Lydia Silver 

Agency: The Darley Anderson Children’s Book Agency 

Genres represented: Children’s and YA 

Authors you represent and recent deals: 
If it’s part of the world of children’s books, I’m happy to represent it! I look after a wide range of authors, from picture books to YA, in both fiction and non-fiction, and several of my clients write across genres. Rashmi Sirdeshpande’s brilliant, inventive fiction picture book Never Show a T Rex A Book is out in July, and she also writes non-fiction for younger readers (How to Be Extraordinary) and middle grade readers (Dosh publishes this summer). Rachel Morrisroe writes bonkers, rhyming stories, and her debut How to Grow a Unicorn will be out early next year. I love middle grade adventure and I’m excited by authors who want to take a risk here, like Dominic Beesley whose Pure Imagination is an audio exclusive. In terms of recent (unannounced) deals, I’ve just finalised a groundbreaking YA non-fiction project with Walker Books, a classic feeling middle grade story with Egmont and a three-book young fiction project with Hachette which never fails to make me smile! I also represent illustrators, such as Soofiya and Zanna Goldhawk, and I love an illustrator who also has ideas for their own stories. 

What’s on your wishlist #MSWL? 
This is always a hard question to answer. While there are some specific things that I’d love to find, the books that really grab me and make me want to work with the author are often things I would never have thought I wanted! That being said, in a more general way, there are a few areas that would immediately make me want to read more: 
- Genuinely scary/creepy/spooky middle grade 
- A swoony YA romance with a great hook 
- Non-fiction projects that actually explain some of those key skills we’re expected to just magically acquire, or things we feel we should know about, but don’t 
- Engaging, illustrated younger fiction with an unusual twist. 

I’m also actively trying to make my list more representative of our society, so I’d particularly welcome submissions from underrepresented writers. 

What is your working style with clients? 
Before becoming an agent, I worked in the fiction editorial team at Egmont, so I’m very hands-on. With most clients, we’ll do at least a couple of rounds of edits before anything gets sent out, and that even applies to proposals for non-fiction projects. I do want things to be in a relatively close to finished state before I take anyone on, but occasionally if I can see the spark of something brilliant but the idea needs a complete re-write, I’ll suggest the direction that might be and do a little work before the client signs with me, to get it into a position I’m really confident in. 

Do you choose books with head or heart? 
When I first open a covering letter, I’m thinking with my head. Is this something that I have space for on my list? Is this something that I think the market wants? Does the idea excite me? Is it doing something a bit different? And how would I pitch it? That dictates how excited I am by the project and whether it’s one I want to seriously consider. But then, once I’m reading, my final decision is more influenced by my heart. I’m looking for the books that I can’t put down, that I keep talking to everyone in the office (or currently, in my flat!) about. If I find myself exclaiming out loud how brilliant a book is, or how great the writer is, or how much I need to know what happens… that’s when I finally decide to take an author on.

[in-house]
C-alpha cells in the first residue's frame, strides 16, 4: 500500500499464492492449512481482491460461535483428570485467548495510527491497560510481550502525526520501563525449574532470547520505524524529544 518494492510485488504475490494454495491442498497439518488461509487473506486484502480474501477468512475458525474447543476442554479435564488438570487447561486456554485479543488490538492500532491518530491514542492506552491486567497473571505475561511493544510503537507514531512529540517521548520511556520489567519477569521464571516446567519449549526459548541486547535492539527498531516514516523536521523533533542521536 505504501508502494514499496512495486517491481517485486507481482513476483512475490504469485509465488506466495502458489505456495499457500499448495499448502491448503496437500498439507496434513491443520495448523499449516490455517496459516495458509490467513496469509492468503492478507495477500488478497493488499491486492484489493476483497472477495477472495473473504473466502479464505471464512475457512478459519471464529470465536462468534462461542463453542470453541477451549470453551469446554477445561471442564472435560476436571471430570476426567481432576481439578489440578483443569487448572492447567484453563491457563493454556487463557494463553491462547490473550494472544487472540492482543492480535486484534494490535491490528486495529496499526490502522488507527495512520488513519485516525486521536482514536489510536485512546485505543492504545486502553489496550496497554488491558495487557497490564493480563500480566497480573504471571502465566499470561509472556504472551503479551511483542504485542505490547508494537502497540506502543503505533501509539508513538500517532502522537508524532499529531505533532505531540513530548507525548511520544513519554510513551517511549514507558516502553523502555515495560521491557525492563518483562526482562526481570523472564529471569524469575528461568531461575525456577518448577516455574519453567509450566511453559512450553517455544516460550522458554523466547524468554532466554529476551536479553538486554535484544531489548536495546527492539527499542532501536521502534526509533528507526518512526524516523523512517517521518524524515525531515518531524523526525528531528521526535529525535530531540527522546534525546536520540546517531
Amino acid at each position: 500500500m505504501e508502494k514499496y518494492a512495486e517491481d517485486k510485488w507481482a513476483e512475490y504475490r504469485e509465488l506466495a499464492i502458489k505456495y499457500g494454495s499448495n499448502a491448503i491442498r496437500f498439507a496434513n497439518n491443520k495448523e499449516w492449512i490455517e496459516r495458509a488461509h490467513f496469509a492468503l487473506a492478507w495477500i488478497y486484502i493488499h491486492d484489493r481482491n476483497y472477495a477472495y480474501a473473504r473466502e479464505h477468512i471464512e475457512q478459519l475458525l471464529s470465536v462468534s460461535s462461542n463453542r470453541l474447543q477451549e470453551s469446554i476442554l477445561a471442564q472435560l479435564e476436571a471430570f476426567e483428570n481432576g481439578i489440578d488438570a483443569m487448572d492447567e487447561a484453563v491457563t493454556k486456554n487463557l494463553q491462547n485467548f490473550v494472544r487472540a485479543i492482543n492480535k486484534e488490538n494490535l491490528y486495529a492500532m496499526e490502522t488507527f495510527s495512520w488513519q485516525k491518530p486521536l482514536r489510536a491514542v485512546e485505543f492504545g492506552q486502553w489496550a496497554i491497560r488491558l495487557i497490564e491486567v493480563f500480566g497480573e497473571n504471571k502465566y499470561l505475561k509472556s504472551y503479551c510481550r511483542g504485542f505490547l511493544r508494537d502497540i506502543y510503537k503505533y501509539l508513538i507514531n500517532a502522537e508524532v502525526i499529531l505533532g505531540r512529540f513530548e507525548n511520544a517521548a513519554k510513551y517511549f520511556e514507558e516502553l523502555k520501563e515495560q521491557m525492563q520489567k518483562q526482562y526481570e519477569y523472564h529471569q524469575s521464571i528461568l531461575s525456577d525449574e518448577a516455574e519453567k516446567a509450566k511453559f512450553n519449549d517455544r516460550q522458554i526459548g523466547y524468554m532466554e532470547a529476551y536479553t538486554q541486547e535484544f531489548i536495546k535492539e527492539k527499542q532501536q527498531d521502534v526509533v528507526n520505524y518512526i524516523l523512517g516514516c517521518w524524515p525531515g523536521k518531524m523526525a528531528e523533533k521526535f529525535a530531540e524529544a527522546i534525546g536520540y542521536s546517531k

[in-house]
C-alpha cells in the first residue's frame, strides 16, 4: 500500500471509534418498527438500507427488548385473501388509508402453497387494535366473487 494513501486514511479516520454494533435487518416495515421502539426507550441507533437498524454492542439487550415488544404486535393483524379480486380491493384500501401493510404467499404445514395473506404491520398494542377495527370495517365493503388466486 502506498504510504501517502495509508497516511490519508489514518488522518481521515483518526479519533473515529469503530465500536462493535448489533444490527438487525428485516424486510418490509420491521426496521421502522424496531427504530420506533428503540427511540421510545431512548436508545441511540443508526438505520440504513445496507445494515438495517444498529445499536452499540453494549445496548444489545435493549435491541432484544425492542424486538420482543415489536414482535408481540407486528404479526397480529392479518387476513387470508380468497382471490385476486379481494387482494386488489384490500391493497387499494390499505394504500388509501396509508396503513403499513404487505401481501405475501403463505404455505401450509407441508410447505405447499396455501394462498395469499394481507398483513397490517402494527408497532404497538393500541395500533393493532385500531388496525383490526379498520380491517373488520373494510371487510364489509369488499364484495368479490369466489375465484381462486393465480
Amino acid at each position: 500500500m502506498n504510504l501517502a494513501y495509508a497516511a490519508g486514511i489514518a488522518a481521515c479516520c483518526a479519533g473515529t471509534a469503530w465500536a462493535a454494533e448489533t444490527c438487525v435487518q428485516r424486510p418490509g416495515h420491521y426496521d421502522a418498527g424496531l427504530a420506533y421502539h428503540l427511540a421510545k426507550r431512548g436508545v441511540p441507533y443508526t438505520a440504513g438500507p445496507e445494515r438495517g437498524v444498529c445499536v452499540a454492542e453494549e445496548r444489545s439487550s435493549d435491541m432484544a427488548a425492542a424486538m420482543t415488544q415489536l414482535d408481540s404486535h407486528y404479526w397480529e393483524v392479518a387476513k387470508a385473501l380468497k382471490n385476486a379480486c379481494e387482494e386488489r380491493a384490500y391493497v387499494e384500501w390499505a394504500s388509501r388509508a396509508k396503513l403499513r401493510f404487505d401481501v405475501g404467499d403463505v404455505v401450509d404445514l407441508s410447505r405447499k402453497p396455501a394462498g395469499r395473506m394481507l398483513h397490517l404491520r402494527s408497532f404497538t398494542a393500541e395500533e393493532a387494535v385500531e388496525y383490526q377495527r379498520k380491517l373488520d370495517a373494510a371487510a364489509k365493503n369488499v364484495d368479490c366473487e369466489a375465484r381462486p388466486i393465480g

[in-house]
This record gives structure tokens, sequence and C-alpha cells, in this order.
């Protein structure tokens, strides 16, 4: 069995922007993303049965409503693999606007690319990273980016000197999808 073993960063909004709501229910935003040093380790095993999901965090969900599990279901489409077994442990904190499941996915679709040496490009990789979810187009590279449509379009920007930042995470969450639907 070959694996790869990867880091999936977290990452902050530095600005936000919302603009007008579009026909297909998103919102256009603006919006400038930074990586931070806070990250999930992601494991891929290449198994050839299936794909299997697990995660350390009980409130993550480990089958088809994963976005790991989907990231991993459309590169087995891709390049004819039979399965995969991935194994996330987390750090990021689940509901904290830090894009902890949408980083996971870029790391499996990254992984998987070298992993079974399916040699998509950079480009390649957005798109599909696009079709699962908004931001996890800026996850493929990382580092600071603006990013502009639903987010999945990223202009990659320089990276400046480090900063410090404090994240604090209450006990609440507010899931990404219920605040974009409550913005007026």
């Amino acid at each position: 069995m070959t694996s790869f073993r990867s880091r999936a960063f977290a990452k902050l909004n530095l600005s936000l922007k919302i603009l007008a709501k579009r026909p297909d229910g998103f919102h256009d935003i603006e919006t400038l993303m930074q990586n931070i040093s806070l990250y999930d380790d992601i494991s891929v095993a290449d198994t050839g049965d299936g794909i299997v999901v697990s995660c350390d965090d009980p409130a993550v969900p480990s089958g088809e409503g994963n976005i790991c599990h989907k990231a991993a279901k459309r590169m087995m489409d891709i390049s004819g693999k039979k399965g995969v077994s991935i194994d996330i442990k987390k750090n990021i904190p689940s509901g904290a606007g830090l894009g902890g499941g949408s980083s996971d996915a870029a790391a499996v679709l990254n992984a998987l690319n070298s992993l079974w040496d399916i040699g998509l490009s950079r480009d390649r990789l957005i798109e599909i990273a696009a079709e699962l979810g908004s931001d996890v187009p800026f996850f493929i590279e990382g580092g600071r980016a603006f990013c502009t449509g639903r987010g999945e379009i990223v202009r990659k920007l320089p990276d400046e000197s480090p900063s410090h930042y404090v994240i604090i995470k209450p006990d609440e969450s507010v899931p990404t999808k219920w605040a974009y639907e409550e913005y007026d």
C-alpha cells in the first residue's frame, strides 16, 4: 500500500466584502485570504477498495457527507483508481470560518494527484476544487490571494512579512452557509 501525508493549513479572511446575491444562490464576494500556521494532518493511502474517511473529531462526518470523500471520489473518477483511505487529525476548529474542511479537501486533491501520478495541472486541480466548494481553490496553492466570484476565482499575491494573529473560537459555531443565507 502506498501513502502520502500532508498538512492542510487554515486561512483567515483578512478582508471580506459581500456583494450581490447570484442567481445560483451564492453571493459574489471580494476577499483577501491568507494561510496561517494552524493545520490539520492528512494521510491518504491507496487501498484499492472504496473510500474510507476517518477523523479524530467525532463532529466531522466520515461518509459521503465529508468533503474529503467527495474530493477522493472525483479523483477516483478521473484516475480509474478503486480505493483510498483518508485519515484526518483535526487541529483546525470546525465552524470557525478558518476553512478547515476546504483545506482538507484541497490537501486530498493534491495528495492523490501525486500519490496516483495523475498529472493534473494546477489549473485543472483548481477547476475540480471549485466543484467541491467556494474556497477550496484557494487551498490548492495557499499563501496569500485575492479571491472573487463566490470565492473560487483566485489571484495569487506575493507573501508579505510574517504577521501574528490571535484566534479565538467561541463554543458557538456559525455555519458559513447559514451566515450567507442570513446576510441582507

Which book or character has stayed with you since childhood? 
Every time I think about this, I always come back to Lyra Silvertongue. Wild, headstrong, a little bit strange, a little bit angry, she’s the first heroine I remember desperately wanting to be. But I also think that the oddest things have the strongest impressions – I was utterly obsessed with a book called Doctor Franklin’s Island when I was a teenager, which was about a mad scientist turning children into animals. When I was a bit younger, I was massively into the Animal Ark series (learning that Lucy Daniels isn’t a real person was a HUGE shock) and way back in the past, I was apparently in love with Peace at Last by Jill Murphy. I can still recite almost the whole thing from memory… 

Which house would the sorting hat put you in? 
I’m a proud Slytherin – there’s nothing wrong with being ambitious, determined, and looking good in green. 

How to submit to you: All our submission guidelines are on our website. 

Submission tips: Please, please include some sort of blurb or pitch in your cover letter. While we read everything we’re sent, it’s so much harder to evaluate a book if we don’t have a really clear pitch beforehand. When you choose a book on the shelf, you’ve got all sorts of clues about the story, from the cover to where it’s shelved. We don’t have any of that, so the blurb is our only window into the world we’re about to enter. 

Upcoming events: I’ll be looking at manuscripts on a picture book course with WriteMentor, led by Clare Helen Walsh.

Kate Walker is a feature writer for Words & Pictures. She mainly writes MG fantasy as well as dabbling in picture books whenever a character grabs her imagination. Kate lives in Kent with her two children who are addicted to stories just as much as she is. Twitter: @KatakusM

Suzanne Dore is a graphic designer, illustrator and writer. She has illustrated for the National Trust and the University of Oxford as well as many private commissions. 

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